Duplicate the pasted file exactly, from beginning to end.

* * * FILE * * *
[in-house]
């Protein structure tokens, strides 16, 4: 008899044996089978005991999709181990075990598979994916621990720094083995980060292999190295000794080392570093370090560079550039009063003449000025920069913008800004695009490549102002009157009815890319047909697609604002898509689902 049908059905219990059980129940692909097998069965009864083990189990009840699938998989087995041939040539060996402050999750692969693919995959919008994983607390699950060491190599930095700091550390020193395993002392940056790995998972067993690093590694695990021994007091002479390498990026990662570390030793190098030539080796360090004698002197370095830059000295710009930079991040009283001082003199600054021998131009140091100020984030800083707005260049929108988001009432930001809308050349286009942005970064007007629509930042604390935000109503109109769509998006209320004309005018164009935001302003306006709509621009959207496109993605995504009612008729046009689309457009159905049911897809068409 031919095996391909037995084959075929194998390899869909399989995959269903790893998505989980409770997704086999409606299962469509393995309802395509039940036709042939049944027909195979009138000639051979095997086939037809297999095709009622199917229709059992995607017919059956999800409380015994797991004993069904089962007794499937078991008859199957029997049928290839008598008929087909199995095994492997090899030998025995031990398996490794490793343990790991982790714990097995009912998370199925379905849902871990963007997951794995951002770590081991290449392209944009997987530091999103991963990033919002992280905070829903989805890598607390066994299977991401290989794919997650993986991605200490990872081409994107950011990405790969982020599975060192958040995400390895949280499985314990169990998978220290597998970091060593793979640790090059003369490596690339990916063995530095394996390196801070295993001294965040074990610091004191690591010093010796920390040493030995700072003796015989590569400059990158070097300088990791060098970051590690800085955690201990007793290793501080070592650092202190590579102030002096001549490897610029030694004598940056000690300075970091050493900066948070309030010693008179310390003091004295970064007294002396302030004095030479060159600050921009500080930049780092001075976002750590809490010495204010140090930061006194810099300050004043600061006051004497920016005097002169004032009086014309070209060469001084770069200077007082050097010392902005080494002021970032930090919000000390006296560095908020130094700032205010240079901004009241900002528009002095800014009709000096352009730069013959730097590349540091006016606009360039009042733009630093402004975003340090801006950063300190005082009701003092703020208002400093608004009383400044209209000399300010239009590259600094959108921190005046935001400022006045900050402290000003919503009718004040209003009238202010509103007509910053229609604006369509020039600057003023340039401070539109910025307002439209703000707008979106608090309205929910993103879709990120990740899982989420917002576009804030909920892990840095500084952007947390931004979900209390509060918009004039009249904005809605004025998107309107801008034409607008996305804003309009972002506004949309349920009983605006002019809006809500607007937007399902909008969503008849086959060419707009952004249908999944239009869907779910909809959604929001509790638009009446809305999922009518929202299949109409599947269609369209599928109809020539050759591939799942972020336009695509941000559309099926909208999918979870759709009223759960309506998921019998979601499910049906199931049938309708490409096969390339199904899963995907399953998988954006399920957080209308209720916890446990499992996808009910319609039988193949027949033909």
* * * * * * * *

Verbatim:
[in-house]
């Protein structure tokens, strides 16, 4: 008899044996089978005991999709181990075990598979994916621990720094083995980060292999190295000794080392570093370090560079550039009063003449000025920069913008800004695009490549102002009157009815890319047909697609604002898509689902 049908059905219990059980129940692909097998069965009864083990189990009840699938998989087995041939040539060996402050999750692969693919995959919008994983607390699950060491190599930095700091550390020193395993002392940056790995998972067993690093590694695990021994007091002479390498990026990662570390030793190098030539080796360090004698002197370095830059000295710009930079991040009283001082003199600054021998131009140091100020984030800083707005260049929108988001009432930001809308050349286009942005970064007007629509930042604390935000109503109109769509998006209320004309005018164009935001302003306006709509621009959207496109993605995504009612008729046009689309457009159905049911897809068409 031919095996391909037995084959075929194998390899869909399989995959269903790893998505989980409770997704086999409606299962469509393995309802395509039940036709042939049944027909195979009138000639051979095997086939037809297999095709009622199917229709059992995607017919059956999800409380015994797991004993069904089962007794499937078991008859199957029997049928290839008598008929087909199995095994492997090899030998025995031990398996490794490793343990790991982790714990097995009912998370199925379905849902871990963007997951794995951002770590081991290449392209944009997987530091999103991963990033919002992280905070829903989805890598607390066994299977991401290989794919997650993986991605200490990872081409994107950011990405790969982020599975060192958040995400390895949280499985314990169990998978220290597998970091060593793979640790090059003369490596690339990916063995530095394996390196801070295993001294965040074990610091004191690591010093010796920390040493030995700072003796015989590569400059990158070097300088990791060098970051590690800085955690201990007793290793501080070592650092202190590579102030002096001549490897610029030694004598940056000690300075970091050493900066948070309030010693008179310390003091004295970064007294002396302030004095030479060159600050921009500080930049780092001075976002750590809490010495204010140090930061006194810099300050004043600061006051004497920016005097002169004032009086014309070209060469001084770069200077007082050097010392902005080494002021970032930090919000000390006296560095908020130094700032205010240079901004009241900002528009002095800014009709000096352009730069013959730097590349540091006016606009360039009042733009630093402004975003340090801006950063300190005082009701003092703020208002400093608004009383400044209209000399300010239009590259600094959108921190005046935001400022006045900050402290000003919503009718004040209003009238202010509103007509910053229609604006369509020039600057003023340039401070539109910025307002439209703000707008979106608090309205929910993103879709990120990740899982989420917002576009804030909920892990840095500084952007947390931004979900209390509060918009004039009249904005809605004025998107309107801008034409607008996305804003309009972002506004949309349920009983605006002019809006809500607007937007399902909008969503008849086959060419707009952004249908999944239009869907779910909809959604929001509790638009009446809305999922009518929202299949109409599947269609369209599928109809020539050759591939799942972020336009695509941000559309099926909208999918979870759709009223759960309506998921019998979601499910049906199931049938309708490409096969390339199904899963995907399953998988954006399920957080209308209720916890446990499992996808009910319609039988193949027949033909």